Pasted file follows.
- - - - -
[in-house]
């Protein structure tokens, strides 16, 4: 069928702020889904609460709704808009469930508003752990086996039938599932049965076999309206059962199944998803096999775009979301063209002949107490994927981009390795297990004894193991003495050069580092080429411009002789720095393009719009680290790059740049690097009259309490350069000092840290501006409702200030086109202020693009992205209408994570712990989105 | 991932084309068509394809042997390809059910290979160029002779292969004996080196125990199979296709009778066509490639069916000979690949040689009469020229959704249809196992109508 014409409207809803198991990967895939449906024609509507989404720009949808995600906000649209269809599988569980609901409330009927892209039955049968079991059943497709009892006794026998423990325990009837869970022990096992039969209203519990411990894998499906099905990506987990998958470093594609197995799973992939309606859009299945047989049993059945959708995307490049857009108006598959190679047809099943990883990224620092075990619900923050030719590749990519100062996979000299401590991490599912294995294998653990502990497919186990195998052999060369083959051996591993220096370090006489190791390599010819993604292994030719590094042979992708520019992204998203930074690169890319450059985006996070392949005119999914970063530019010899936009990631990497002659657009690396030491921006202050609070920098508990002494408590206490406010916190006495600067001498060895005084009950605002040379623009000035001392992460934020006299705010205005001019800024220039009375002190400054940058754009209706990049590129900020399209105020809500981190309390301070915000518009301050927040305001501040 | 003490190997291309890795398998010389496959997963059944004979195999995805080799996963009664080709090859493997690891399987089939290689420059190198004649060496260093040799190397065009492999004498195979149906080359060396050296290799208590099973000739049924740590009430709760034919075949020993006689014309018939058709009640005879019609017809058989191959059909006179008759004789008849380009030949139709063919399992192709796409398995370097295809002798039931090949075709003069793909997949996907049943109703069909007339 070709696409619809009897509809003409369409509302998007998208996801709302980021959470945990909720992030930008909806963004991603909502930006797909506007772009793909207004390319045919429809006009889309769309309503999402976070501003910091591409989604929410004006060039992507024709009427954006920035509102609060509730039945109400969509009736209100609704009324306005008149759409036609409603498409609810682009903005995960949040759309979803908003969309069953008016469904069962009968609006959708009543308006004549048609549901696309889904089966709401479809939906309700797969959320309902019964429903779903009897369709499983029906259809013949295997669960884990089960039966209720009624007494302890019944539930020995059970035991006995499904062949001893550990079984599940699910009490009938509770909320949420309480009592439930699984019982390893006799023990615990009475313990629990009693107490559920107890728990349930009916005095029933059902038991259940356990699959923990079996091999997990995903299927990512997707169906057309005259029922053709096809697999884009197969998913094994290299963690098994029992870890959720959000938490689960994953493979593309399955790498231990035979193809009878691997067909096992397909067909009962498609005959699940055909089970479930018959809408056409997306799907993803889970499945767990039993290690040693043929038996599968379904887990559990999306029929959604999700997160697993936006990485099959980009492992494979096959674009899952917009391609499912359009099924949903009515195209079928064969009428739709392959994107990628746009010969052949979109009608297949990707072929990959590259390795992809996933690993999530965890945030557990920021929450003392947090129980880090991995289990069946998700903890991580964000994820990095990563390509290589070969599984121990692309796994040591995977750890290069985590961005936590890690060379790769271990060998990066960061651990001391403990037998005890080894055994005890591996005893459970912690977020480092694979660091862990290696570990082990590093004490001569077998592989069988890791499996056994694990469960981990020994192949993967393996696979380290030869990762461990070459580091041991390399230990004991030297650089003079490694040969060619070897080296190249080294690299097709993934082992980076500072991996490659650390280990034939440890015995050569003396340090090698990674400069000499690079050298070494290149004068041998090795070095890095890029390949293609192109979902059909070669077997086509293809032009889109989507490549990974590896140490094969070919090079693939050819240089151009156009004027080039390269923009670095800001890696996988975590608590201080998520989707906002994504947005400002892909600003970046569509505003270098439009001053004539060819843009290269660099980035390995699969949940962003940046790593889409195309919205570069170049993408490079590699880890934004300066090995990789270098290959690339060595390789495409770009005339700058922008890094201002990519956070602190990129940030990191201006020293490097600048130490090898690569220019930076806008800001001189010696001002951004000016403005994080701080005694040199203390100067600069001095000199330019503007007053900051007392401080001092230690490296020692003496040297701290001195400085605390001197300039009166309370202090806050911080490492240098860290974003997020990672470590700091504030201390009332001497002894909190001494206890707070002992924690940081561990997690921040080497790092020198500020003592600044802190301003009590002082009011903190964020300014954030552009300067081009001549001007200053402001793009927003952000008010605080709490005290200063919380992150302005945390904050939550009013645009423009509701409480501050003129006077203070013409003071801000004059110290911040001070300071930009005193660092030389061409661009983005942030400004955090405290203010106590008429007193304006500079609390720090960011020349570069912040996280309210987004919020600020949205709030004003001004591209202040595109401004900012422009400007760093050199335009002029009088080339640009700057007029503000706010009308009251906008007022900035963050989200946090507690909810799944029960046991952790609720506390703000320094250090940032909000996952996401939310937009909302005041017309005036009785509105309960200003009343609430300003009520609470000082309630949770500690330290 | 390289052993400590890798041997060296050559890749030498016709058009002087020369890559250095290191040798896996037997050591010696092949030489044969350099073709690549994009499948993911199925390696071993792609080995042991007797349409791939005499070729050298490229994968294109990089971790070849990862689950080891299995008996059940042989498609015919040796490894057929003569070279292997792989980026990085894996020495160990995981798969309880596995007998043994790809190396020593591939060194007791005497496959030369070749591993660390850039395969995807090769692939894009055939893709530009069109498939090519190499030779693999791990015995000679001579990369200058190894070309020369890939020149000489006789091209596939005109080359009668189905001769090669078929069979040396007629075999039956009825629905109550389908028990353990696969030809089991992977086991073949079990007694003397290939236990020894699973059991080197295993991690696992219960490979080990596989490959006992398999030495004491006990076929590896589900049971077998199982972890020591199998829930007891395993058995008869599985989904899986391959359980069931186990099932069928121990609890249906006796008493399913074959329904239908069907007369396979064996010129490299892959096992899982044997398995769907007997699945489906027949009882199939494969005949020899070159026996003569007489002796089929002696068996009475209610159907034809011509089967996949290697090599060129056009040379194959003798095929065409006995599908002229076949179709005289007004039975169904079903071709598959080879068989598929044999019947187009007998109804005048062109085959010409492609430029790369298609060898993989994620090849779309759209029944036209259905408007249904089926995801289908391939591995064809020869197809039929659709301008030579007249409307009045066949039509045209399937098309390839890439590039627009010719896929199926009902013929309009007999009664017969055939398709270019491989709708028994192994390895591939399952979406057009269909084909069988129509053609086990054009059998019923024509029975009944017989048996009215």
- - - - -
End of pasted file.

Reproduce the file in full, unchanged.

[in-house]
């Protein structure tokens, strides 16, 4: 069928702020889904609460709704808009469930508003752990086996039938599932049965076999309206059962199944998803096999775009979301063209002949107490994927981009390795297990004894193991003495050069580092080429411009002789720095393009719009680290790059740049690097009259309490350069000092840290501006409702200030086109202020693009992205209408994570712990989105 | 991932084309068509394809042997390809059910290979160029002779292969004996080196125990199979296709009778066509490639069916000979690949040689009469020229959704249809196992109508 014409409207809803198991990967895939449906024609509507989404720009949808995600906000649209269809599988569980609901409330009927892209039955049968079991059943497709009892006794026998423990325990009837869970022990096992039969209203519990411990894998499906099905990506987990998958470093594609197995799973992939309606859009299945047989049993059945959708995307490049857009108006598959190679047809099943990883990224620092075990619900923050030719590749990519100062996979000299401590991490599912294995294998653990502990497919186990195998052999060369083959051996591993220096370090006489190791390599010819993604292994030719590094042979992708520019992204998203930074690169890319450059985006996070392949005119999914970063530019010899936009990631990497002659657009690396030491921006202050609070920098508990002494408590206490406010916190006495600067001498060895005084009950605002040379623009000035001392992460934020006299705010205005001019800024220039009375002190400054940058754009209706990049590129900020399209105020809500981190309390301070915000518009301050927040305001501040 | 003490190997291309890795398998010389496959997963059944004979195999995805080799996963009664080709090859493997690891399987089939290689420059190198004649060496260093040799190397065009492999004498195979149906080359060396050296290799208590099973000739049924740590009430709760034919075949020993006689014309018939058709009640005879019609017809058989191959059909006179008759004789008849380009030949139709063919399992192709796409398995370097295809002798039931090949075709003069793909997949996907049943109703069909007339 070709696409619809009897509809003409369409509302998007998208996801709302980021959470945990909720992030930008909806963004991603909502930006797909506007772009793909207004390319045919429809006009889309769309309503999402976070501003910091591409989604929410004006060039992507024709009427954006920035509102609060509730039945109400969509009736209100609704009324306005008149759409036609409603498409609810682009903005995960949040759309979803908003969309069953008016469904069962009968609006959708009543308006004549048609549901696309889904089966709401479809939906309700797969959320309902019964429903779903009897369709499983029906259809013949295997669960884990089960039966209720009624007494302890019944539930020995059970035991006995499904062949001893550990079984599940699910009490009938509770909320949420309480009592439930699984019982390893006799023990615990009475313990629990009693107490559920107890728990349930009916005095029933059902038991259940356990699959923990079996091999997990995903299927990512997707169906057309005259029922053709096809697999884009197969998913094994290299963690098994029992870890959720959000938490689960994953493979593309399955790498231990035979193809009878691997067909096992397909067909009962498609005959699940055909089970479930018959809408056409997306799907993803889970499945767990039993290690040693043929038996599968379904887990559990999306029929959604999700997160697993936006990485099959980009492992494979096959674009899952917009391609499912359009099924949903009515195209079928064969009428739709392959994107990628746009010969052949979109009608297949990707072929990959590259390795992809996933690993999530965890945030557990920021929450003392947090129980880090991995289990069946998700903890991580964000994820990095990563390509290589070969599984121990692309796994040591995977750890290069985590961005936590890690060379790769271990060998990066960061651990001391403990037998005890080894055994005890591996005893459970912690977020480092694979660091862990290696570990082990590093004490001569077998592989069988890791499996056994694990469960981990020994192949993967393996696979380290030869990762461990070459580091041991390399230990004991030297650089003079490694040969060619070897080296190249080294690299097709993934082992980076500072991996490659650390280990034939440890015995050569003396340090090698990674400069000499690079050298070494290149004068041998090795070095890095890029390949293609192109979902059909070669077997086509293809032009889109989507490549990974590896140490094969070919090079693939050819240089151009156009004027080039390269923009670095800001890696996988975590608590201080998520989707906002994504947005400002892909600003970046569509505003270098439009001053004539060819843009290269660099980035390995699969949940962003940046790593889409195309919205570069170049993408490079590699880890934004300066090995990789270098290959690339060595390789495409770009005339700058922008890094201002990519956070602190990129940030990191201006020293490097600048130490090898690569220019930076806008800001001189010696001002951004000016403005994080701080005694040199203390100067600069001095000199330019503007007053900051007392401080001092230690490296020692003496040297701290001195400085605390001197300039009166309370202090806050911080490492240098860290974003997020990672470590700091504030201390009332001497002894909190001494206890707070002992924690940081561990997690921040080497790092020198500020003592600044802190301003009590002082009011903190964020300014954030552009300067081009001549001007200053402001793009927003952000008010605080709490005290200063919380992150302005945390904050939550009013645009423009509701409480501050003129006077203070013409003071801000004059110290911040001070300071930009005193660092030389061409661009983005942030400004955090405290203010106590008429007193304006500079609390720090960011020349570069912040996280309210987004919020600020949205709030004003001004591209202040595109401004900012422009400007760093050199335009002029009088080339640009700057007029503000706010009308009251906008007022900035963050989200946090507690909810799944029960046991952790609720506390703000320094250090940032909000996952996401939310937009909302005041017309005036009785509105309960200003009343609430300003009520609470000082309630949770500690330290 | 390289052993400590890798041997060296050559890749030498016709058009002087020369890559250095290191040798896996037997050591010696092949030489044969350099073709690549994009499948993911199925390696071993792609080995042991007797349409791939005499070729050298490229994968294109990089971790070849990862689950080891299995008996059940042989498609015919040796490894057929003569070279292997792989980026990085894996020495160990995981798969309880596995007998043994790809190396020593591939060194007791005497496959030369070749591993660390850039395969995807090769692939894009055939893709530009069109498939090519190499030779693999791990015995000679001579990369200058190894070309020369890939020149000489006789091209596939005109080359009668189905001769090669078929069979040396007629075999039956009825629905109550389908028990353990696969030809089991992977086991073949079990007694003397290939236990020894699973059991080197295993991690696992219960490979080990596989490959006992398999030495004491006990076929590896589900049971077998199982972890020591199998829930007891395993058995008869599985989904899986391959359980069931186990099932069928121990609890249906006796008493399913074959329904239908069907007369396979064996010129490299892959096992899982044997398995769907007997699945489906027949009882199939494969005949020899070159026996003569007489002796089929002696068996009475209610159907034809011509089967996949290697090599060129056009040379194959003798095929065409006995599908002229076949179709005289007004039975169904079903071709598959080879068989598929044999019947187009007998109804005048062109085959010409492609430029790369298609060898993989994620090849779309759209029944036209259905408007249904089926995801289908391939591995064809020869197809039929659709301008030579007249409307009045066949039509045209399937098309390839890439590039627009010719896929199926009902013929309009007999009664017969055939398709270019491989709708028994192994390895591939399952979406057009269909084909069988129509053609086990054009059998019923024509029975009944017989048996009215």